Optical Sciences

Biomolecules and nanostructures

The Optical Sciences group studies the interaction of light and matter at the nanoscale. We do this by exploring ways to shape light and its environment. It's what we call active and passive control. Our current focus is on the interaction of light with biomolecules and nanostructures. We are part of Twente University's Department of Science and Technology and member of the MESA+ institute.
We participate in the EU-COST actions MP1102: Coherent Raman microscopy (MicroCor) and CM1202: Supramolecular photocatalytic water splitting (PERSPECT-H2O)

 

Strong Influence of Hole Shape on Extraordinary Transmission through Periodic Arrays

(full pdf)

K. J. Klein Koerkamp, S. Enoch, F. B. Segerink, N. F. van Hulst, and L. Kuipers
Physical Review Letters
vol. 92 issue 18 art.no. 183901 7 may 2004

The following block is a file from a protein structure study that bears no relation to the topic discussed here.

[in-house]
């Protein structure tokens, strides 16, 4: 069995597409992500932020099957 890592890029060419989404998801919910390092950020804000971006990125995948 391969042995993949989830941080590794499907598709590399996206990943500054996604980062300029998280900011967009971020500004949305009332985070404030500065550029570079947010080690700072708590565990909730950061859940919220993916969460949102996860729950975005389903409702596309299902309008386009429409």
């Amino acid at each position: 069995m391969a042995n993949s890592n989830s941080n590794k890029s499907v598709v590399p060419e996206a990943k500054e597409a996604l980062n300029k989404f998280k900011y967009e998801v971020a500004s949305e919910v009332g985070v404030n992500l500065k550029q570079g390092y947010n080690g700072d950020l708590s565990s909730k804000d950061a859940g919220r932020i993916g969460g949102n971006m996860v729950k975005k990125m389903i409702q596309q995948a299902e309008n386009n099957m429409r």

We show that extraordinary light transmission of periodic subwavelength hole arrays, generally attributed to surface-plasmon resonances, is strongly influenced by the hole shape. Both experiments and calculations, based on a Fourier modal method, demonstrate that a shape change from circular to rectangular increases the normalized transmission by an order of magnitude while the hole area decreases. Moreover, the spectra exhibit large redshifts (~2500 cm-1). A comparison with the transmission of isolated holes shows that shape resonances of the rectangular holes play a dominant role.
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